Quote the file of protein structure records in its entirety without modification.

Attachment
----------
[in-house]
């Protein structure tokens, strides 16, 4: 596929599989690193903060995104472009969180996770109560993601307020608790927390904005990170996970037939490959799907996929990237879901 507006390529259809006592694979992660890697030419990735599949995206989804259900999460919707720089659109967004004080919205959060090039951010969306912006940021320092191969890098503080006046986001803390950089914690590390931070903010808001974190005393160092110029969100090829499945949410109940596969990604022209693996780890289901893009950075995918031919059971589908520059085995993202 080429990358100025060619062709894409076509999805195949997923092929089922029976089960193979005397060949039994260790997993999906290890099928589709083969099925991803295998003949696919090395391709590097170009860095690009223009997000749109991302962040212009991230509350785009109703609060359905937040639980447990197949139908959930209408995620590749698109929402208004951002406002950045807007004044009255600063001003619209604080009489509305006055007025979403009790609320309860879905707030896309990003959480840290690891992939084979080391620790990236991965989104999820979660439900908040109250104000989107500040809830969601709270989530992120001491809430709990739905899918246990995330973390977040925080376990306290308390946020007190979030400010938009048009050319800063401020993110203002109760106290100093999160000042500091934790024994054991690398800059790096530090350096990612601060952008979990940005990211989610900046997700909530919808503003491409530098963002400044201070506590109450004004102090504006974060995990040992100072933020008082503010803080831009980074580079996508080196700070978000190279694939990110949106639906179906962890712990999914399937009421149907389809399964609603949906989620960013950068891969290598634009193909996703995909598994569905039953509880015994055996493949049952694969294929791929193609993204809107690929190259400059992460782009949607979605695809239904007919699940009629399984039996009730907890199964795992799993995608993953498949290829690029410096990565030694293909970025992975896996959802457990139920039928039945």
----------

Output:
[in-house]
């Protein structure tokens, strides 16, 4: 596929599989690193903060995104472009969180996770109560993601307020608790927390904005990170996970037939490959799907996929990237879901 507006390529259809006592694979992660890697030419990735599949995206989804259900999460919707720089659109967004004080919205959060090039951010969306912006940021320092191969890098503080006046986001803390950089914690590390931070903010808001974190005393160092110029969100090829499945949410109940596969990604022209693996780890289901893009950075995918031919059971589908520059085995993202 080429990358100025060619062709894409076509999805195949997923092929089922029976089960193979005397060949039994260790997993999906290890099928589709083969099925991803295998003949696919090395391709590097170009860095690009223009997000749109991302962040212009991230509350785009109703609060359905937040639980447990197949139908959930209408995620590749698109929402208004951002406002950045807007004044009255600063001003619209604080009489509305006055007025979403009790609320309860879905707030896309990003959480840290690891992939084979080391620790990236991965989104999820979660439900908040109250104000989107500040809830969601709270989530992120001491809430709990739905899918246990995330973390977040925080376990306290308390946020007190979030400010938009048009050319800063401020993110203002109760106290100093999160000042500091934790024994054991690398800059790096530090350096990612601060952008979990940005990211989610900046997700909530919808503003491409530098963002400044201070506590109450004004102090504006974060995990040992100072933020008082503010803080831009980074580079996508080196700070978000190279694939990110949106639906179906962890712990999914399937009421149907389809399964609603949906989620960013950068891969290598634009193909996703995909598994569905039953509880015994055996493949049952694969294929791929193609993204809107690929190259400059992460782009949607979605695809239904007919699940009629399984039996009730907890199964795992799993995608993953498949290829690029410096990565030694293909970025992975896996959802457990139920039928039945």